“Unicorn” may be smallest and closest black hole to Earth

An artist’s illustration of the small, close “Unicorn” black hole and the stretching effects it has on its companion starLauren Fanfer

Astronomers have discovered a black hole that may set a new record or two – it seems to be both the smallest black hole ever detected, and the closest one to Earth found so far.

Nicknamed The Unicorn, the black hole is located right next to a red giant star called V723 Mon in the constellation of Monoceros. That’s only 1,500 light-years from Earth, and the object appears to have a mass just three times that of the Sun.

Both of those are possible records for black holes. The previous record-holder for smallest black hole is 3.3 solar masses, while the previous closest black hole is twice as distant as the Unicorn. The latter record is a little contentious, however – last year it was proposed that the star system HR 6819 housed the closest known black hole, just 1,120 light-years away, but follow-up studies throw doubt on there being a black hole there at all.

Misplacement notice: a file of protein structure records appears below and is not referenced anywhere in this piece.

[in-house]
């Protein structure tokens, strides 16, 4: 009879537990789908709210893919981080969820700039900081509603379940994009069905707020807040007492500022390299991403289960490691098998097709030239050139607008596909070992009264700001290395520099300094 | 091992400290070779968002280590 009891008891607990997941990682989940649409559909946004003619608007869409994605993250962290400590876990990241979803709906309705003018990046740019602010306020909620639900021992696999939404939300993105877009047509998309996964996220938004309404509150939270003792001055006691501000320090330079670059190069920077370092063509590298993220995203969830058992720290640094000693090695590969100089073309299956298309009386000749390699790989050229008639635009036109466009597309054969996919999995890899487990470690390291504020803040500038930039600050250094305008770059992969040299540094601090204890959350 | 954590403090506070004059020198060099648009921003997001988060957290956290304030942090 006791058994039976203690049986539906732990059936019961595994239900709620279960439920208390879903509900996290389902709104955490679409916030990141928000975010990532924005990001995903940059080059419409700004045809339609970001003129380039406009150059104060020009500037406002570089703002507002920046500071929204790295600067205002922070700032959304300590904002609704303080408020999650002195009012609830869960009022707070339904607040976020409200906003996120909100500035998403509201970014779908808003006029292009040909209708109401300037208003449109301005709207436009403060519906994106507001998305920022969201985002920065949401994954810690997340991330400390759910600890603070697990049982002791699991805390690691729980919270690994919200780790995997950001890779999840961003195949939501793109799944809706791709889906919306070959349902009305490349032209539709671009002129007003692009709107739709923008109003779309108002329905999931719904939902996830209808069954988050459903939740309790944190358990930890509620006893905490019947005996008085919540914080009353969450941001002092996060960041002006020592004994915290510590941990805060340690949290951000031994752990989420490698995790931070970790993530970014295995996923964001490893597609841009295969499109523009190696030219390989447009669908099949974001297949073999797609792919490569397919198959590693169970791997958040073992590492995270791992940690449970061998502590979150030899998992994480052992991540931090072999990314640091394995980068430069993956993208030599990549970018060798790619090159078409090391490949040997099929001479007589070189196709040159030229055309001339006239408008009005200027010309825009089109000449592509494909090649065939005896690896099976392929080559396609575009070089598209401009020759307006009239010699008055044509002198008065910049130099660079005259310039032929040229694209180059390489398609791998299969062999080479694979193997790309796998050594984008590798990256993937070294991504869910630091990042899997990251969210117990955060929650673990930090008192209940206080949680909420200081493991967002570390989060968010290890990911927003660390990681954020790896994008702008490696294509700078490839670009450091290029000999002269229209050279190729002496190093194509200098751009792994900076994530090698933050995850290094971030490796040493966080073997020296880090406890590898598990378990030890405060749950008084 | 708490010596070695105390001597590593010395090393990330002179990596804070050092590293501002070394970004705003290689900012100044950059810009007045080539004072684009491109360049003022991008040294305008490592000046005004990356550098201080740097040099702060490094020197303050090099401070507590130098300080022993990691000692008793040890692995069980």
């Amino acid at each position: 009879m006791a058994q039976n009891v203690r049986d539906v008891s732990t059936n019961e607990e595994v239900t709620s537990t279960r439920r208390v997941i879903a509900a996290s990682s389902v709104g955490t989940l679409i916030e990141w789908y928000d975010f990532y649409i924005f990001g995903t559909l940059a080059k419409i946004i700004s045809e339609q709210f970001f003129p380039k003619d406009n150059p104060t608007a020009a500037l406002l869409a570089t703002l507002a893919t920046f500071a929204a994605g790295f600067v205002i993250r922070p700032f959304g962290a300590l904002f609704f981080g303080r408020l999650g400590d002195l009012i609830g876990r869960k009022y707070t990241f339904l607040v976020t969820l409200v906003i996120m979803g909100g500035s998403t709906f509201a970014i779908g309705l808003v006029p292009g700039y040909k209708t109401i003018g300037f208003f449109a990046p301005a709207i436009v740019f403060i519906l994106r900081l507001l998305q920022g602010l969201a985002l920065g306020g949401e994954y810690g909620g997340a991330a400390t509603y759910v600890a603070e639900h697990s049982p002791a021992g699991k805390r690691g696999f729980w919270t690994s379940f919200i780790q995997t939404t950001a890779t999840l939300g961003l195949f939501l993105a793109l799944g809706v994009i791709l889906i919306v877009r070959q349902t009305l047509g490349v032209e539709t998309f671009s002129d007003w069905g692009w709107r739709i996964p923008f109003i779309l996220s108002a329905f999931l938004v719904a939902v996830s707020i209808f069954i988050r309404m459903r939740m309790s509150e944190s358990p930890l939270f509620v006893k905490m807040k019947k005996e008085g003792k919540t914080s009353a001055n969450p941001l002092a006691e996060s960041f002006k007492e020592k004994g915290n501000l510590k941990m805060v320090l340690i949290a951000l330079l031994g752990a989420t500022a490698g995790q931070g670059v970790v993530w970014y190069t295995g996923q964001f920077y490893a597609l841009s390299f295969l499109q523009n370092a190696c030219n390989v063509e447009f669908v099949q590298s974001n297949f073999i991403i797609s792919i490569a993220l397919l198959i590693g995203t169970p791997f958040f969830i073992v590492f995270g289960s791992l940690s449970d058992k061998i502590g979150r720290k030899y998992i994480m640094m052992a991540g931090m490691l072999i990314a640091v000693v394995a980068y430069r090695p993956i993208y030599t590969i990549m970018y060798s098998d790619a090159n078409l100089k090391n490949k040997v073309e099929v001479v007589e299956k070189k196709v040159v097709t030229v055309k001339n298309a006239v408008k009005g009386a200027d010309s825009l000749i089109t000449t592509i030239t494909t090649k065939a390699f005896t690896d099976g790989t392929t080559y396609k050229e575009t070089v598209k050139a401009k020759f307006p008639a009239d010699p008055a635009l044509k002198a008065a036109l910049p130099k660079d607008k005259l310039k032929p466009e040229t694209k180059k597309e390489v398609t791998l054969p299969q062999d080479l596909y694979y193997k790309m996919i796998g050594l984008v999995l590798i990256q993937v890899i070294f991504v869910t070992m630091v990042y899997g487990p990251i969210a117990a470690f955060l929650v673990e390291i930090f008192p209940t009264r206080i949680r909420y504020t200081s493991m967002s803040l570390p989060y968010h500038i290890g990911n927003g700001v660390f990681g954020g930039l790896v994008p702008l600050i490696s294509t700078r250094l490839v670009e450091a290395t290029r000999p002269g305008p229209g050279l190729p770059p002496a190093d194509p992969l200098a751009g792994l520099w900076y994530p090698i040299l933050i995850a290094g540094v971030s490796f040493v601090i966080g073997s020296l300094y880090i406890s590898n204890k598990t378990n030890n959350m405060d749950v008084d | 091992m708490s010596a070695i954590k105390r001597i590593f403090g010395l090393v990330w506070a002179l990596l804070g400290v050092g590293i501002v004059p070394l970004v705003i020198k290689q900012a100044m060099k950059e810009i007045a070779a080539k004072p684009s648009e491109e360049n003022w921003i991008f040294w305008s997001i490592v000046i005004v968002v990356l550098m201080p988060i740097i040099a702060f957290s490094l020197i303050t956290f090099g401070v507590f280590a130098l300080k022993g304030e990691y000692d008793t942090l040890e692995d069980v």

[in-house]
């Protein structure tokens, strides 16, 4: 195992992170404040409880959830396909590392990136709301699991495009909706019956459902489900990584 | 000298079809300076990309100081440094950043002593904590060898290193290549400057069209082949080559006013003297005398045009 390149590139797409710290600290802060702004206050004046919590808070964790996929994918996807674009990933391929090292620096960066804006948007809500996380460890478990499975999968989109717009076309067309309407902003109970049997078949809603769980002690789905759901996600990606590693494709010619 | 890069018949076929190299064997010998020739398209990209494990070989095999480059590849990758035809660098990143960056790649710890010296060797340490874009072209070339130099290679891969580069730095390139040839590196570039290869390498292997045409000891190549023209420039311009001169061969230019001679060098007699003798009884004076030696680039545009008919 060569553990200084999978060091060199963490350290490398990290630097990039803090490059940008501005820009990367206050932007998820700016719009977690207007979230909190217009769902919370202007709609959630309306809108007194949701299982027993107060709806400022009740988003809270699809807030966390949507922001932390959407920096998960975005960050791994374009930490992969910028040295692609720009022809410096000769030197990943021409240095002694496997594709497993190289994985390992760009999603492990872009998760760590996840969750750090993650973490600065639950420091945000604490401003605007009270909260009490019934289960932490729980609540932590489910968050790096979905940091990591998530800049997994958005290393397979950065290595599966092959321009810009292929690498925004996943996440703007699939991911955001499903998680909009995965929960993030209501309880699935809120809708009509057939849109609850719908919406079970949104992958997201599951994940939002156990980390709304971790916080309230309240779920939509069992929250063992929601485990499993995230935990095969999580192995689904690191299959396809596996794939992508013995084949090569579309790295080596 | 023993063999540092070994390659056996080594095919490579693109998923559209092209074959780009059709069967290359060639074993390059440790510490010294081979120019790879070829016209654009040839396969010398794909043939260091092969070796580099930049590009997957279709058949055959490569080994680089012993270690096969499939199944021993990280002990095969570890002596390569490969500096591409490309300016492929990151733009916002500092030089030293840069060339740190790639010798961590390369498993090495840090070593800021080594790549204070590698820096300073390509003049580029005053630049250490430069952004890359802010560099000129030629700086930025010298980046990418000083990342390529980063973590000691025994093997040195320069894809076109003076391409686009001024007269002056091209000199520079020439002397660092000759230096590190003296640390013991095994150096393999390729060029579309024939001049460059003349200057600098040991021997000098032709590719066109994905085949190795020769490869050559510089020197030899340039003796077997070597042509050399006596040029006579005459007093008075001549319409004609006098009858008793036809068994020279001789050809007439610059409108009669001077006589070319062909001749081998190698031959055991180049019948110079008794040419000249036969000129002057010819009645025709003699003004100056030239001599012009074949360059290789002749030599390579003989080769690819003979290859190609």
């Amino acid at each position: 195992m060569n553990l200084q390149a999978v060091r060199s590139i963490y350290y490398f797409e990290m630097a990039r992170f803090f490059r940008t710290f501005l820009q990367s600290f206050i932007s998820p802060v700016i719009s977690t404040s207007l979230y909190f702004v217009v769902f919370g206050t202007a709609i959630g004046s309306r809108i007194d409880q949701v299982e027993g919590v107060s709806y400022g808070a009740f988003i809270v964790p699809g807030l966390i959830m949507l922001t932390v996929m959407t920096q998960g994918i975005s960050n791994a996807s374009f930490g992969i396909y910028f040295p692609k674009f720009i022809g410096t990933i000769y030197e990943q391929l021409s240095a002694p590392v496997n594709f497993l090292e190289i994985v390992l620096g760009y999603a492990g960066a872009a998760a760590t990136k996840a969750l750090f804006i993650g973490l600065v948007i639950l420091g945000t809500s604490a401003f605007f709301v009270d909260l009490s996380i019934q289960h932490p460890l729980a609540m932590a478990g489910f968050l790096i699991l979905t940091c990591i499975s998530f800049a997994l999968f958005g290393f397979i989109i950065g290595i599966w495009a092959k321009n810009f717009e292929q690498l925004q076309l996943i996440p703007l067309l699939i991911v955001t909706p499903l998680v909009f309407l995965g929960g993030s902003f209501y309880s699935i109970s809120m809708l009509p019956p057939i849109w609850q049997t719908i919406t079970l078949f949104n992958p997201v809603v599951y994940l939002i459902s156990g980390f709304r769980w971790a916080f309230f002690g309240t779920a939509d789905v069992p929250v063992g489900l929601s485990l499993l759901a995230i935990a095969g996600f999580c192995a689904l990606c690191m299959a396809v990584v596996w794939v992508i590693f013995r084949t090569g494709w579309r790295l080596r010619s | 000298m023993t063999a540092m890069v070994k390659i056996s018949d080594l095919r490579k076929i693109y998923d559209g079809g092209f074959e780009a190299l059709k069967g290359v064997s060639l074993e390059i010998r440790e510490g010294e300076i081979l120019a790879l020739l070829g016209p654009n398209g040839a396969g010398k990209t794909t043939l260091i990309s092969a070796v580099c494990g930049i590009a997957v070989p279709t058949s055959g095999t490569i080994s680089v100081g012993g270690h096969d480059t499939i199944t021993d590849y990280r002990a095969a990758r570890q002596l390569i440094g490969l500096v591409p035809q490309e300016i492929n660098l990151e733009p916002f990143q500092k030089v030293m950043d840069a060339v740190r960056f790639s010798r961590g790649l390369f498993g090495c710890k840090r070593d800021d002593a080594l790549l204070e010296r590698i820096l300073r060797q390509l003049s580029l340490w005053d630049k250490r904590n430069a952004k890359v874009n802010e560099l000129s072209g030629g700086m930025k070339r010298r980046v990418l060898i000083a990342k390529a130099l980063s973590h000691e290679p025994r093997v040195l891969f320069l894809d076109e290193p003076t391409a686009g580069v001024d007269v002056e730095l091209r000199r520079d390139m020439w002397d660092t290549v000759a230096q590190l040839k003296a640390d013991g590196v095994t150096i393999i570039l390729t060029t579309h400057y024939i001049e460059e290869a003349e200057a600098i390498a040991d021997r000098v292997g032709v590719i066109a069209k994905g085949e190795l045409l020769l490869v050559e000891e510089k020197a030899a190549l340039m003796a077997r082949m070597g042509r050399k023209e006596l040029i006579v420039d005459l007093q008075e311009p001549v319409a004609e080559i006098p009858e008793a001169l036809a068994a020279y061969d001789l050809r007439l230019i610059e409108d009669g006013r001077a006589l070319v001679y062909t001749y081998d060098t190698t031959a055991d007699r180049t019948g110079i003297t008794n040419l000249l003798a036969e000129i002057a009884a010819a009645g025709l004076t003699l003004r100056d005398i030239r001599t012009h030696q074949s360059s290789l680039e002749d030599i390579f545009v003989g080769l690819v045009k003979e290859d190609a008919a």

Either way, the Unicorn is an intriguing oddity nonetheless. It’s smaller than most of the smallest black holes, a group known as stellar mass black holes, which range between five and about 30 solar masses. Until recently astronomers didn’t really think they came any smaller than that.

Of course, black holes by their nature are tricky to see. Instead the astronomers noticed the Unicorn through its effects on its companion star. Its light appeared to be changing in intensity at different points in its orbit, suggesting it was being stretched into an odd shape by the gravity of something nearby. Since it didn’t have a visible star buddy, a black hole seemed to be the most likely candidate.

“Just as the moon’s gravity distorts the Earth’s oceans, causing the seas to bulge toward and away from the moon, producing high tides, so does the black hole distort the star into a football-like shape with one axis longer than the other,” says Todd Thompson, co-author of the study. “The simplest explanation is that it’s a black hole – and in this case, the simplest explanation is the most likely one.”

By analyzing the star’s gravitational distortion, velocity and orbit period, the astronomers were able to calculate that the black hole had the mass of three Suns.

The researchers say that other black holes in this mass gap may be discovered in the next few years, as telescopes become more powerful and astronomers get better at analyzing data.

The research was published in the journal Monthly Notices of the Royal Astronomical Society.

Source: Ohio State University

Credit: newatlas.com